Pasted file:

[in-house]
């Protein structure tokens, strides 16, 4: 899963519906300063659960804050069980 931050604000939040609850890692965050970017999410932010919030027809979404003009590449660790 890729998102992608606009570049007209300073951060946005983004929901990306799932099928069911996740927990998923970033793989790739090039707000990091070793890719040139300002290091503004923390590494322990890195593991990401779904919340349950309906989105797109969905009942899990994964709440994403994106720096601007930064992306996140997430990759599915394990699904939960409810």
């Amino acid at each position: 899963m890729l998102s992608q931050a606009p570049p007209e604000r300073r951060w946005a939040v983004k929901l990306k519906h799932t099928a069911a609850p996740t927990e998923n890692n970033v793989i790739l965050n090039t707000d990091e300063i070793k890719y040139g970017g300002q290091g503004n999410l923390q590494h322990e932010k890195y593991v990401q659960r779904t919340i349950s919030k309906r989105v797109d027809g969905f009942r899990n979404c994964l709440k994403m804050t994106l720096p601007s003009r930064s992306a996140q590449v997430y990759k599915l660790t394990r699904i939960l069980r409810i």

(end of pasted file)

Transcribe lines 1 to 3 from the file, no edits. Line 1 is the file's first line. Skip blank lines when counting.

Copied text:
[in-house]
């Protein structure tokens, strides 16, 4: 899963519906300063659960804050069980 931050604000939040609850890692965050970017999410932010919030027809979404003009590449660790 890729998102992608606009570049007209300073951060946005983004929901990306799932099928069911996740927990998923970033793989790739090039707000990091070793890719040139300002290091503004923390590494322990890195593991990401779904919340349950309906989105797109969905009942899990994964709440994403994106720096601007930064992306996140997430990759599915394990699904939960409810």
């Amino acid at each position: 899963m890729l998102s992608q931050a606009p570049p007209e604000r300073r951060w946005a939040v983004k929901l990306k519906h799932t099928a069911a609850p996740t927990e998923n890692n970033v793989i790739l965050n090039t707000d990091e300063i070793k890719y040139g970017g300002q290091g503004n999410l923390q590494h322990e932010k890195y593991v990401q659960r779904t919340i349950s919030k309906r989105v797109d027809g969905f009942r899990n979404c994964l709440k994403m804050t994106l720096p601007s003009r930064s992306a996140q590449v997430y990759k599915l660790t394990r699904i939960l069980r409810i």